Robert E. Lee

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  • Fitzhugh Lee Essay

    Fitzhugh Lee was not only a well-known Virginian civil war hero, but a politician as well. He made great strides in the military field despite being under immense pressure and scrutiny by his family and those close around him. He was expected to be close to par with his uncle and father, and even if his skill exceeded them he would never be known for it. He was the nephew of the Confederate General Robert E. Lee. He was one of the youngest military leaders to be promoted as fast as he was. He…

    Words: 757 - Pages: 4
  • James Longstreet: The Old Man

    envisions a different type of fighting. The style used by Lee, an in your face attack would only lead to two things: death and defeat. His efforts to convince his friend and leader to try his newer tactics are frowned upon. Lee is persistent and insistent. His attitude leaves Longstreet filled with questions and doubts. One of the crucial flaws that beset the Confederate Army was reconnaissance. Michael Shaara begins the book exposing…

    Words: 1090 - Pages: 5
  • Overland Campaign Essay Outline

    against the Army of Northern Virginia. Over the course of two days, the armies fought an extremely bloody battle, introducing a new era of violence in the war in the East. Grant suffered some 20,000 casualties in the Wilderness, nearly twice as many as Lee, but his troops had not lost hope. They cheered their new leader when they were given the orders to advance. They had finally found a general determined to lead them to victory The next battle, the Battle of Spotsylvania Court House, lasted…

    Words: 562 - Pages: 3
  • George E. Picket's Leadership During The Civil War

    where he protected a colonel in command of secure at Rappahannock River. George E. Pickett was a Confederate during the American Civil War (1861–1865) and one of the most powerful leaders in the Army of Northern Virginia. He was born in Richmond Virginia. He really loved it there growing to be a leader. He led the pickets charge also read by the name Pickett. But he did not lead the attack. It was led by Robert E lee. Against Gorge Meade unions position. The battles he fought in were at New…

    Words: 286 - Pages: 2
  • Saving Our Country Analysis

    Lincoln on the left and Robert E. Lee on the right, representing the North and the South. On the top middle you will see the words “We The People” which we all know it is from the Declaration of Independence, in the middle between Lincoln and Lee you will see a slave bearing the scars obtained from his brutal bondage as a slave. The images of the poster are intentionally laid out in such a way to tell this story: President Lincoln is looking to the South, at Robert E. Lee, thru the words “We…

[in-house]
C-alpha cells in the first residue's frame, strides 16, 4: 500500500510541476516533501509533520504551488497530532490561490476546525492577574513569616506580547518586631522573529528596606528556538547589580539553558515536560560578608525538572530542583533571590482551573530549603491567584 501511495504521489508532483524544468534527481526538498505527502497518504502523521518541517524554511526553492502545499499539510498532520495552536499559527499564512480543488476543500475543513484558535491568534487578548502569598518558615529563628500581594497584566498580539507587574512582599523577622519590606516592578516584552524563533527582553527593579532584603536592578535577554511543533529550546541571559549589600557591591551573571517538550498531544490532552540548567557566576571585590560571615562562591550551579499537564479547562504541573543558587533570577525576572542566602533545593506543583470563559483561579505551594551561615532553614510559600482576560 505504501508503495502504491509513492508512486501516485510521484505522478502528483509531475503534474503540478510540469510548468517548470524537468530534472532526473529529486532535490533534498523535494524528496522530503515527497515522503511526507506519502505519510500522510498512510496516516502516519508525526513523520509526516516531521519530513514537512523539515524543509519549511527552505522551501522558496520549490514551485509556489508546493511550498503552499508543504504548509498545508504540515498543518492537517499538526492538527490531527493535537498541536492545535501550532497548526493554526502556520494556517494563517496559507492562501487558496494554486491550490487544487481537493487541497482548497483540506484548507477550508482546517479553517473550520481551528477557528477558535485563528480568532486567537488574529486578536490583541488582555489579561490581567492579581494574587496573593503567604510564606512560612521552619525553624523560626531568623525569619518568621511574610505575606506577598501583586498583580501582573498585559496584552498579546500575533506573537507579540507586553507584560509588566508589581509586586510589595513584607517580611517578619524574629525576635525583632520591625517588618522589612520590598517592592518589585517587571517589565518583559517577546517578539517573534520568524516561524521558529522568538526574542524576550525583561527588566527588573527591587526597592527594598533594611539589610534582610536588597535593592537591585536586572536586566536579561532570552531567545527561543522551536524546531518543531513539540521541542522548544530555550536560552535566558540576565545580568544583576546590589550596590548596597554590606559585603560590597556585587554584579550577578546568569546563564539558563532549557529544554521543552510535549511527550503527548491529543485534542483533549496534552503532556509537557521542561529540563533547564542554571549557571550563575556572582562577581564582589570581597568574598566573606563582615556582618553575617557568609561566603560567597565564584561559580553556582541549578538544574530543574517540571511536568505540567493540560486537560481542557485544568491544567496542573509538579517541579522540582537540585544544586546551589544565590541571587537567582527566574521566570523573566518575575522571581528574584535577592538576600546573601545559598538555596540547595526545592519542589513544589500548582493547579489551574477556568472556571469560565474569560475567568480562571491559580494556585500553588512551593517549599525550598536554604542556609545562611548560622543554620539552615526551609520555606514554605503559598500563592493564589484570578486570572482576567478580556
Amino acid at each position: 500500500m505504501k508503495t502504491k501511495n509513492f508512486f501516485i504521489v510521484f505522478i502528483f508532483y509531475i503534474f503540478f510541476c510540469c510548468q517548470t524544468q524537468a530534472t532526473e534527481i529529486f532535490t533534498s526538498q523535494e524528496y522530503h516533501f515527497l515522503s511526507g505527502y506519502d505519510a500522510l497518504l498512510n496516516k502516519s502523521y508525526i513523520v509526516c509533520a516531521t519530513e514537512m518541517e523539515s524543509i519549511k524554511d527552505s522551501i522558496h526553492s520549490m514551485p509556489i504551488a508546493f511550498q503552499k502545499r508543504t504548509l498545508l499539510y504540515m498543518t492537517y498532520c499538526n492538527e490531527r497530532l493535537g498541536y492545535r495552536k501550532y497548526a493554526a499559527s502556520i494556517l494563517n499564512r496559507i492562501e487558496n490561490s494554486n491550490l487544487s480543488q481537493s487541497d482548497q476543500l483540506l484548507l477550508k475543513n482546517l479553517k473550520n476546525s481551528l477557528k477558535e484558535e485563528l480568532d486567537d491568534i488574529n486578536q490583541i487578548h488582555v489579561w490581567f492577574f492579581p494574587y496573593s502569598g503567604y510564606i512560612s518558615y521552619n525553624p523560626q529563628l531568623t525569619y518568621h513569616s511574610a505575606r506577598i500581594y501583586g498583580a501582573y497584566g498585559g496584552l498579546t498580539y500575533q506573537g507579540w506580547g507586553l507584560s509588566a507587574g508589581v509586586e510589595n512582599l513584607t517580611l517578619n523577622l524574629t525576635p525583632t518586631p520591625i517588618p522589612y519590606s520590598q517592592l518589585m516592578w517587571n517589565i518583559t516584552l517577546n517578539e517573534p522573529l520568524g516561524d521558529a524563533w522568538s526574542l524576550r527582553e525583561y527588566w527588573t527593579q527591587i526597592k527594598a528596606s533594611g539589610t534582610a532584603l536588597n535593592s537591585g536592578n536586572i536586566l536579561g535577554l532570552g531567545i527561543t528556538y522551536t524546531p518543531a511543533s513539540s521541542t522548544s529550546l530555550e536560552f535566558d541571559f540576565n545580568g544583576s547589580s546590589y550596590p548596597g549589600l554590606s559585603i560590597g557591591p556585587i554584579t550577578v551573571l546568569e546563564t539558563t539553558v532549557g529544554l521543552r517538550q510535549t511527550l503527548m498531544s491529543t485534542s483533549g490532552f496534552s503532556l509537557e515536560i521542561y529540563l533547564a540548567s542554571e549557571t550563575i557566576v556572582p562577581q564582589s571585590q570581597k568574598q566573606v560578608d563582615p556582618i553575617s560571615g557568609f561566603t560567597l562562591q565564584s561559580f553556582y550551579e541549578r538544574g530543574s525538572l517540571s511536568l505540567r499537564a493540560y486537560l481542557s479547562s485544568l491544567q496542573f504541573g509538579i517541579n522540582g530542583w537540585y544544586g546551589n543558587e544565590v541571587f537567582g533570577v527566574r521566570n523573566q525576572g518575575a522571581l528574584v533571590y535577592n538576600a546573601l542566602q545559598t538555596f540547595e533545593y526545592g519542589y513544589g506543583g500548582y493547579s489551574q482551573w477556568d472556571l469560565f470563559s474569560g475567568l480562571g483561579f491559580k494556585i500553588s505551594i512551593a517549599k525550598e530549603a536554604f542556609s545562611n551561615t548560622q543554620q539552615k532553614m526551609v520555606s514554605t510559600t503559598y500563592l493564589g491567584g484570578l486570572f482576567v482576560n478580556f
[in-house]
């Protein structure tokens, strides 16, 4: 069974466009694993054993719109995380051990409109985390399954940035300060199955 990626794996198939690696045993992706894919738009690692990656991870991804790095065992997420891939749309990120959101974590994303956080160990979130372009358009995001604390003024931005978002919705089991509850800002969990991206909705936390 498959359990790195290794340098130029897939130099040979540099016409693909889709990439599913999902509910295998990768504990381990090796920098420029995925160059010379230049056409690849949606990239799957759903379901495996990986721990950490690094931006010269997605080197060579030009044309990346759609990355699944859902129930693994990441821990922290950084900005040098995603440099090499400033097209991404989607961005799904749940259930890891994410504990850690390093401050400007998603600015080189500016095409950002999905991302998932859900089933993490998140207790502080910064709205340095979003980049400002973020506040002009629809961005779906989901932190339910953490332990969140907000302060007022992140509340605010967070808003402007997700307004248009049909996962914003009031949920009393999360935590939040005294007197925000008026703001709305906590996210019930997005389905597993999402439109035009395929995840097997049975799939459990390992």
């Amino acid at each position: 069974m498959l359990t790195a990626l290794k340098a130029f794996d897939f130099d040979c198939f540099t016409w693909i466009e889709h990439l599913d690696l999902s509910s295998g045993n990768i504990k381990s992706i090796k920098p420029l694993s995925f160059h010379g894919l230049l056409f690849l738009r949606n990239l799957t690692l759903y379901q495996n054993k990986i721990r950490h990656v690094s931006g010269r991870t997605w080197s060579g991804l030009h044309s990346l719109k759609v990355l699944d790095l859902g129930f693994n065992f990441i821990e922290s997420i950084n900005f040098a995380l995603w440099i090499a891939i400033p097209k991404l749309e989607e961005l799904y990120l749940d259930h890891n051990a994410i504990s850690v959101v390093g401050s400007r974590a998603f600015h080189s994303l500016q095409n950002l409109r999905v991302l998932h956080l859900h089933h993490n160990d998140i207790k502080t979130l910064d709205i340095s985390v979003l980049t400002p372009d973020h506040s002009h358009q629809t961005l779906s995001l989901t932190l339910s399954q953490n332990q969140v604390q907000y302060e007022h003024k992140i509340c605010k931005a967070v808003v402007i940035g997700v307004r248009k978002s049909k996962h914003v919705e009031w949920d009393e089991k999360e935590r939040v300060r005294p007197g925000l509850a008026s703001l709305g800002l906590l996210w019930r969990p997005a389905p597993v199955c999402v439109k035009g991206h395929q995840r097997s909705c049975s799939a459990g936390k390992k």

Words: 753 - Pages: 4
  • Jackson And Lee: Character Analysis

    by subjective trends in popularity, and often has as much to do with the social climate at the time it is established as it has to do with the person. Jackson and Lee both undeniable have created legacies that rely on an idealized representation of their character. So far, this paper has discussed the various ways that Jackson and Lee distinguished themselves in the war, how they were perceived by the South during war, and examples of how manifestations of their legacies exist today. Still, the…

    Words: 1054 - Pages: 4
  • Gettysburg Battle Significance

    historical in its own way, there were great weapons, and recognized men. The Union had greater numbers than the Confederates. The Union had about 90,000 soldiers. The Confederates had about 75,000 soldiers. The Confederates were controlled by General Robert E. Lee, while the Union was ran by George G. Meade. Confederates had momentum after defeating the Union at the Battle of Chancellorsville. They marched on, and the Union wanted to stop the Confederates from reaching Harrisburg. Then it was…

    Words: 888 - Pages: 4
  • The Battle Of Antietam: The Turning Point Of The Civil War

    Throughout the book McPherson works to provide a persuasive case for why the Robert E. Lee’s campaign into Maryland was important in shaping the outcome of the Civil War. One of the points that McPherson presses is that there wasn’t a single battle that decided the outcome of the war. He argues that there were several turning points…

    Words: 1564 - Pages: 7
  • Robert Lee's Struggle During The Battle Of Chancellorsville

    Confederacy suffered 10,000 casualties during the Battle of Chancellorsville. This battle started when General Joseph Hooker crossed the Rappahannock River and began to move behind Robert E. Lee’s confederate army, which put his troops in northern Virginia in great danger. Although Hooker’s plan was very well executed, Robert Lee’s strategic brilliance and instinct saved him because he split his force leaving 10,000 troops to hold the Union at bay. The reason this battle took place was because…

    Words: 319 - Pages: 2
  • Lee's Argumentative Essay

    guerilla warfare would have had for Lee, he still decided against it, largely due to his sense of duty to the country. Lee was the hero of the Confederates, and had he accepted the idea of guerilla warfare, many others resisting the Union would have followed him. As Charles Adams put it, “The Confederacy would have been reduced to smoldering wilderness” (Winik 152). The effect that guerilla tactic could have had on…

    Words: 1156 - Pages: 5
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